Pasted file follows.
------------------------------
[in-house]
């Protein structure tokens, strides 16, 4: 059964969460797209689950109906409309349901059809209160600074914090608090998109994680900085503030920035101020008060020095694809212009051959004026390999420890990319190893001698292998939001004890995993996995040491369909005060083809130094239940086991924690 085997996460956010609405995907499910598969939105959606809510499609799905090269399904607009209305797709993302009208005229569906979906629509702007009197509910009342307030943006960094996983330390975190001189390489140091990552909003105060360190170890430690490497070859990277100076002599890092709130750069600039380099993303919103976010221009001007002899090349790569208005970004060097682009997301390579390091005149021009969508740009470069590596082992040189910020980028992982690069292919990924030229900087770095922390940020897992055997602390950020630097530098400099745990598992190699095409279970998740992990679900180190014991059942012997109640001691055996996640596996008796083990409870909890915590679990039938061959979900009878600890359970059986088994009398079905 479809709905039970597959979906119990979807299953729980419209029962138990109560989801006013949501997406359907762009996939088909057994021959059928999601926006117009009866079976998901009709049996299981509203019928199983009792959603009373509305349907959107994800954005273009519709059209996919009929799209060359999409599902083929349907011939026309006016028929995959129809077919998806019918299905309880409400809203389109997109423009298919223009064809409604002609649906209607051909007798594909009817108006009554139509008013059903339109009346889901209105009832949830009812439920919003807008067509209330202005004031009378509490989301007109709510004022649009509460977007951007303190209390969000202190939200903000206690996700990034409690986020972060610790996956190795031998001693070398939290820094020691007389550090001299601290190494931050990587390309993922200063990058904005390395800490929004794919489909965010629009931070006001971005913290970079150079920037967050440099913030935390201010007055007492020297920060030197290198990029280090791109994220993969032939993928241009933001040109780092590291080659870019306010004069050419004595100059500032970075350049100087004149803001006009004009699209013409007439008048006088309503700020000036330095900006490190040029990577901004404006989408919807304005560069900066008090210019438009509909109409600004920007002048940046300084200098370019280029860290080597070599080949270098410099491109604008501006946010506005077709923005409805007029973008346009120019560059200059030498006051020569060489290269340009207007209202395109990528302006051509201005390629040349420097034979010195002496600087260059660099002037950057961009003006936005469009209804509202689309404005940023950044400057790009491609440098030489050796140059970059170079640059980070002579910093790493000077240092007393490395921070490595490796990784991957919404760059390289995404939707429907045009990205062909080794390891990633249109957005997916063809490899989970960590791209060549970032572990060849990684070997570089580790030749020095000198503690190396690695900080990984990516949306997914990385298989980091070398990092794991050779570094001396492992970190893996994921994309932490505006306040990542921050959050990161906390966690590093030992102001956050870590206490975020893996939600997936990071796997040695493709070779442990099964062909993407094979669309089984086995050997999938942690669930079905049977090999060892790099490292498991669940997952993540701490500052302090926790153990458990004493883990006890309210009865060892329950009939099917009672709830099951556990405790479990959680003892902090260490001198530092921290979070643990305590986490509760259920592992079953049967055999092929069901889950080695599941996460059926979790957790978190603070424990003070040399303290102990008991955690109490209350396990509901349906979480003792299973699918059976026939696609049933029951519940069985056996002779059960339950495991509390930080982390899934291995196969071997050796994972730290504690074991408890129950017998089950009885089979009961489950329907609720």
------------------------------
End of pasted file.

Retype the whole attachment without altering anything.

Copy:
[in-house]
């Protein structure tokens, strides 16, 4: 059964969460797209689950109906409309349901059809209160600074914090608090998109994680900085503030920035101020008060020095694809212009051959004026390999420890990319190893001698292998939001004890995993996995040491369909005060083809130094239940086991924690 085997996460956010609405995907499910598969939105959606809510499609799905090269399904607009209305797709993302009208005229569906979906629509702007009197509910009342307030943006960094996983330390975190001189390489140091990552909003105060360190170890430690490497070859990277100076002599890092709130750069600039380099993303919103976010221009001007002899090349790569208005970004060097682009997301390579390091005149021009969508740009470069590596082992040189910020980028992982690069292919990924030229900087770095922390940020897992055997602390950020630097530098400099745990598992190699095409279970998740992990679900180190014991059942012997109640001691055996996640596996008796083990409870909890915590679990039938061959979900009878600890359970059986088994009398079905 479809709905039970597959979906119990979807299953729980419209029962138990109560989801006013949501997406359907762009996939088909057994021959059928999601926006117009009866079976998901009709049996299981509203019928199983009792959603009373509305349907959107994800954005273009519709059209996919009929799209060359999409599902083929349907011939026309006016028929995959129809077919998806019918299905309880409400809203389109997109423009298919223009064809409604002609649906209607051909007798594909009817108006009554139509008013059903339109009346889901209105009832949830009812439920919003807008067509209330202005004031009378509490989301007109709510004022649009509460977007951007303190209390969000202190939200903000206690996700990034409690986020972060610790996956190795031998001693070398939290820094020691007389550090001299601290190494931050990587390309993922200063990058904005390395800490929004794919489909965010629009931070006001971005913290970079150079920037967050440099913030935390201010007055007492020297920060030197290198990029280090791109994220993969032939993928241009933001040109780092590291080659870019306010004069050419004595100059500032970075350049100087004149803001006009004009699209013409007439008048006088309503700020000036330095900006490190040029990577901004404006989408919807304005560069900066008090210019438009509909109409600004920007002048940046300084200098370019280029860290080597070599080949270098410099491109604008501006946010506005077709923005409805007029973008346009120019560059200059030498006051020569060489290269340009207007209202395109990528302006051509201005390629040349420097034979010195002496600087260059660099002037950057961009003006936005469009209804509202689309404005940023950044400057790009491609440098030489050796140059970059170079640059980070002579910093790493000077240092007393490395921070490595490796990784991957919404760059390289995404939707429907045009990205062909080794390891990633249109957005997916063809490899989970960590791209060549970032572990060849990684070997570089580790030749020095000198503690190396690695900080990984990516949306997914990385298989980091070398990092794991050779570094001396492992970190893996994921994309932490505006306040990542921050959050990161906390966690590093030992102001956050870590206490975020893996939600997936990071796997040695493709070779442990099964062909993407094979669309089984086995050997999938942690669930079905049977090999060892790099490292498991669940997952993540701490500052302090926790153990458990004493883990006890309210009865060892329950009939099917009672709830099951556990405790479990959680003892902090260490001198530092921290979070643990305590986490509760259920592992079953049967055999092929069901889950080695599941996460059926979790957790978190603070424990003070040399303290102990008991955690109490209350396990509901349906979480003792299973699918059976026939696609049933029951519940069985056996002779059960339950495991509390930080982390899934291995196969071997050796994972730290504690074991408890129950017998089950009885089979009961489950329907609720």